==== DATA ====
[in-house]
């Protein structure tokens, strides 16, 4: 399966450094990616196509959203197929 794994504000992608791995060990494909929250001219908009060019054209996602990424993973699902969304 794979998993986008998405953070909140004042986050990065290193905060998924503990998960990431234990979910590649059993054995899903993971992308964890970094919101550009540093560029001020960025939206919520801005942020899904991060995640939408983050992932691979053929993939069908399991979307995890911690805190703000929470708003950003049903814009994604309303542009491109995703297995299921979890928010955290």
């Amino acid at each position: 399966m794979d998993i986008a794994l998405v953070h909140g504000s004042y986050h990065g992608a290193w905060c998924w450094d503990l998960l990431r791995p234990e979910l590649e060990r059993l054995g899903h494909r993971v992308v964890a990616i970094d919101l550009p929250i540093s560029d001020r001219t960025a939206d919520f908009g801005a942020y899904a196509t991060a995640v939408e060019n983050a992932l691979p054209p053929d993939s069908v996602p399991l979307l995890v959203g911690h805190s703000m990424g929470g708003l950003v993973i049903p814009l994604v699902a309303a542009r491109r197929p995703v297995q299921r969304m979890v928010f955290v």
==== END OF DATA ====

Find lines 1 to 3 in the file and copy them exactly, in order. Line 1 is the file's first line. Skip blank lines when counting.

[in-house]
């Protein structure tokens, strides 16, 4: 399966450094990616196509959203197929 794994504000992608791995060990494909929250001219908009060019054209996602990424993973699902969304 794979998993986008998405953070909140004042986050990065290193905060998924503990998960990431234990979910590649059993054995899903993971992308964890970094919101550009540093560029001020960025939206919520801005942020899904991060995640939408983050992932691979053929993939069908399991979307995890911690805190703000929470708003950003049903814009994604309303542009491109995703297995299921979890928010955290």
């Amino acid at each position: 399966m794979d998993i986008a794994l998405v953070h909140g504000s004042y986050h990065g992608a290193w905060c998924w450094d503990l998960l990431r791995p234990e979910l590649e060990r059993l054995g899903h494909r993971v992308v964890a990616i970094d919101l550009p929250i540093s560029d001020r001219t960025a939206d919520f908009g801005a942020y899904a196509t991060a995640v939408e060019n983050a992932l691979p054209p053929d993939s069908v996602p399991l979307l995890v959203g911690h805190s703000m990424g929470g708003l950003v993973i049903p814009l994604v699902a309303a542009r491109r197929p995703v297995q299921r969304m979890v928010f955290v």